choose from a range of possible deductible amounts, with lower premiums
for higher deductibles.
None of the standard policy forms covers certain risks, such as, damage
from termites or other animals, war, earthquakes, sewer or drain backups,
or floods, but you can buy special coverage for some of these risks.
Click here for information on purchasing earthquake coverage
With most companies, you can add coverage for sewer or drain backups for
$20 to $40 per year.
If you are interested in obtaining flood insurance, you can ask your agent
for information, or contact the National Flood Insurance Program at 800-427-4661
or visit www.floodsmart.gov. Flood insurance is sold by most agents
but is available only for houses in qualifying flood plain areas and
only in communities that have chosen to participate in the National Flood
Insurance Program. Almost all eligible communities in the Bay Area participate,
but San Francisco does not. To get maps showing flood plain areas, you
can visit www.floodsmart.gov or call 800-358-9616.
When you buy homeowners insurance, you will probably be forced to purchase
a certain amount of insurance (which may actually be more coverage than
One reason for this is that insurers bundle into their standard policy
forms minimum insurance amounts for various coveragesfor example, personal
property is almost always insured up to an amount equal to 50 to 75 percent
of the dwelling insurance amount, other structures are almost always insured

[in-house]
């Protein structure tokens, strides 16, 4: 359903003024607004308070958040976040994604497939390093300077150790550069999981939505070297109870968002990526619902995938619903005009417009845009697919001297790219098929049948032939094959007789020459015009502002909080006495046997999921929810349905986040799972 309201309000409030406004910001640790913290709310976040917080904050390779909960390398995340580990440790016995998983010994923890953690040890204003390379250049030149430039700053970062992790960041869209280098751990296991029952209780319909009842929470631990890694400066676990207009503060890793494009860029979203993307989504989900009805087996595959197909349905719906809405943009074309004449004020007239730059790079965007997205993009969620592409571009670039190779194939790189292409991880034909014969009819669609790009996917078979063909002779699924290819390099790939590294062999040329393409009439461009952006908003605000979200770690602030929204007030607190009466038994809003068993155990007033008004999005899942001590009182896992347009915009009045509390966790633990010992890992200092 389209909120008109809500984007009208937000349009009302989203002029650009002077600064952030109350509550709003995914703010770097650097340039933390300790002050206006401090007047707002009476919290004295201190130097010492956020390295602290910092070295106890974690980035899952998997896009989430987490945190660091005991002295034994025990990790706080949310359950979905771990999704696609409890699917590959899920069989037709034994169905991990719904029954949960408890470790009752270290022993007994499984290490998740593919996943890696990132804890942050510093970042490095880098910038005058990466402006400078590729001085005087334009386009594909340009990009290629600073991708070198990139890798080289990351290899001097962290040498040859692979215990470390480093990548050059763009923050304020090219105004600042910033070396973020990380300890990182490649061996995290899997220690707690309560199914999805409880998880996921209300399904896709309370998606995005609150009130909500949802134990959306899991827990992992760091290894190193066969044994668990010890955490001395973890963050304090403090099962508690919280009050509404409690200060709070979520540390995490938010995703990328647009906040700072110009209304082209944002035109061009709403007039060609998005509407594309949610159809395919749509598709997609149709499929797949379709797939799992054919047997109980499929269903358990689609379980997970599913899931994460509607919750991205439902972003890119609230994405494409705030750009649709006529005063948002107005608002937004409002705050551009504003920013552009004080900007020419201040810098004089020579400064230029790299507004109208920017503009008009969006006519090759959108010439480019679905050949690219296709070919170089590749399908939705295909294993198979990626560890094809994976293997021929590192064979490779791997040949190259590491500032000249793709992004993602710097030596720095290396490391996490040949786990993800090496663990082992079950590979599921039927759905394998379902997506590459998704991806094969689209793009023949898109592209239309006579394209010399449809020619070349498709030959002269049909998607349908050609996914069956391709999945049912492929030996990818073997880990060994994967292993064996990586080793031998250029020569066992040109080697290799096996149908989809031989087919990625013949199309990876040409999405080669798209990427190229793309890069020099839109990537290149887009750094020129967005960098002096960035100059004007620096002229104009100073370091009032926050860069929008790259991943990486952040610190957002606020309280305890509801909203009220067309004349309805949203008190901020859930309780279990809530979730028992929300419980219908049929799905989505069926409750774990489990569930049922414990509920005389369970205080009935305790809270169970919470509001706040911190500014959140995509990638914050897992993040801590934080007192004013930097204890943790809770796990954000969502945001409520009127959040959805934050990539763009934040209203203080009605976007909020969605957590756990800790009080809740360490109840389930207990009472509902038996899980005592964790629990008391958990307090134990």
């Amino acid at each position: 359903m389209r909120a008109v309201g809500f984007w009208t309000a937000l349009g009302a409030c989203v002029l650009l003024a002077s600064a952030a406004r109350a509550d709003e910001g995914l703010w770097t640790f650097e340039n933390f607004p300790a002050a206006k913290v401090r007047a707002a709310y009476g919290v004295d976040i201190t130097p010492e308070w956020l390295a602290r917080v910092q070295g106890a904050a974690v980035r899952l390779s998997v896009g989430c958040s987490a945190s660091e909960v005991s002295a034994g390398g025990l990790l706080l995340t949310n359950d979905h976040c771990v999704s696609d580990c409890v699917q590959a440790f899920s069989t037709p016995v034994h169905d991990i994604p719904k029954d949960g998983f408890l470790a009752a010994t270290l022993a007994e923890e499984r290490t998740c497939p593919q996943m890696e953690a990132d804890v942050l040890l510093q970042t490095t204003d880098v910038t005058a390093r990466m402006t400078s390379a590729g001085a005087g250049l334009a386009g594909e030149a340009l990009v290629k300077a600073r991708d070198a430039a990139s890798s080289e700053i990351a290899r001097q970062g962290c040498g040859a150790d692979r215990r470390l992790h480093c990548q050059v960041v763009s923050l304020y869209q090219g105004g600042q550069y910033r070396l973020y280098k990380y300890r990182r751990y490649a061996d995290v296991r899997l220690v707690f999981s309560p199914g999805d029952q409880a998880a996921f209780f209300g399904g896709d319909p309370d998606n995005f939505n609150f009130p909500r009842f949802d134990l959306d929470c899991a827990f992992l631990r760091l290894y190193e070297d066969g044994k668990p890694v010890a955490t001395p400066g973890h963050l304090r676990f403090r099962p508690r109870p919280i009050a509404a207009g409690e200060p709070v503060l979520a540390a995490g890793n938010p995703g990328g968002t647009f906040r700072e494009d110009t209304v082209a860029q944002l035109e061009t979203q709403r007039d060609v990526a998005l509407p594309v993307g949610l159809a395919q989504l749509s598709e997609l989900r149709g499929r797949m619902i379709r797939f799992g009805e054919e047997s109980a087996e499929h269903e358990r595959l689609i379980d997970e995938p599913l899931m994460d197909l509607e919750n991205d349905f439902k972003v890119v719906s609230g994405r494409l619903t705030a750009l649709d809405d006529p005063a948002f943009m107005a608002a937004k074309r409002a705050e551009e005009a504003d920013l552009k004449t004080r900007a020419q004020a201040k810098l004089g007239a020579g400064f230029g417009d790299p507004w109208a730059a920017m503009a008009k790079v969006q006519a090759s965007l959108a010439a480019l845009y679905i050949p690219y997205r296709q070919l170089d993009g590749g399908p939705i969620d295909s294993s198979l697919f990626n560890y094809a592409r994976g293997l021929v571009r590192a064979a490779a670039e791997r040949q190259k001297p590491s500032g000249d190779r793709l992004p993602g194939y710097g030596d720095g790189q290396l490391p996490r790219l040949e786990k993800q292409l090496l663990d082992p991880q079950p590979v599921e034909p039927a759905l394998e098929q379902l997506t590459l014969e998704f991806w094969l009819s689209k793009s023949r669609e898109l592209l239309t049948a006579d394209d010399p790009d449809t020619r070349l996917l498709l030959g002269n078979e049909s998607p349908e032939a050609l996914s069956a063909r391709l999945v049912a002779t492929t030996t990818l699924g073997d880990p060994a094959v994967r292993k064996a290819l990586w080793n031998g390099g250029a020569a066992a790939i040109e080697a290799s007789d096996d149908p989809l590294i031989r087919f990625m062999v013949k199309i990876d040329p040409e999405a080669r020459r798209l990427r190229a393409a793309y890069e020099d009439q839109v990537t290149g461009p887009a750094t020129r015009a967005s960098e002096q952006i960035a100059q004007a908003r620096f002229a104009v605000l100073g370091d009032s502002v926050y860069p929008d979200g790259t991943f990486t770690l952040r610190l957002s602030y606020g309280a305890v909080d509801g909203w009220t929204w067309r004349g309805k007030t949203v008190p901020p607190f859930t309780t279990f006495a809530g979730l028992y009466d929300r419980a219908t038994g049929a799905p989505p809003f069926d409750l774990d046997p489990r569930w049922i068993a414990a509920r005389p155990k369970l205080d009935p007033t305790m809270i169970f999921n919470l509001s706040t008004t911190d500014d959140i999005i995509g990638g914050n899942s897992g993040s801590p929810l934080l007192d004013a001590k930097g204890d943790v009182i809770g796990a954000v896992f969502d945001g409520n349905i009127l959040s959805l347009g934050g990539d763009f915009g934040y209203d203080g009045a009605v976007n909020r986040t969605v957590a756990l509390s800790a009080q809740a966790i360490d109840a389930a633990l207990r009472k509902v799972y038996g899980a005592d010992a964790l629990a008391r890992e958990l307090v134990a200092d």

up to an amount equal to at least 10 percent of the dwelling insurance
amount, etc.and you wont be able to simply decline coverage for certain
options or to lower coverage below these preset limits. Also, if you have
a mortgage, your lender will likely require you to maintain a certain amount
of insurance on your home.
Although the preset, bundled amounts of coverage prescribed by the standard
insurance forms or required by mortgage lenders will sufficiently meet
the needs of most homeowners, your home and other financial characteristics
may warrant purchasing insurance with higher limits for certain aspects
It is important that you obtain an accurate estimate of your homes replacement
cost, which will be used to determine how much dwelling insurance you need
to buy. The replacement value of your home is not the same as its market
value, since your homes market value includes the value of the land the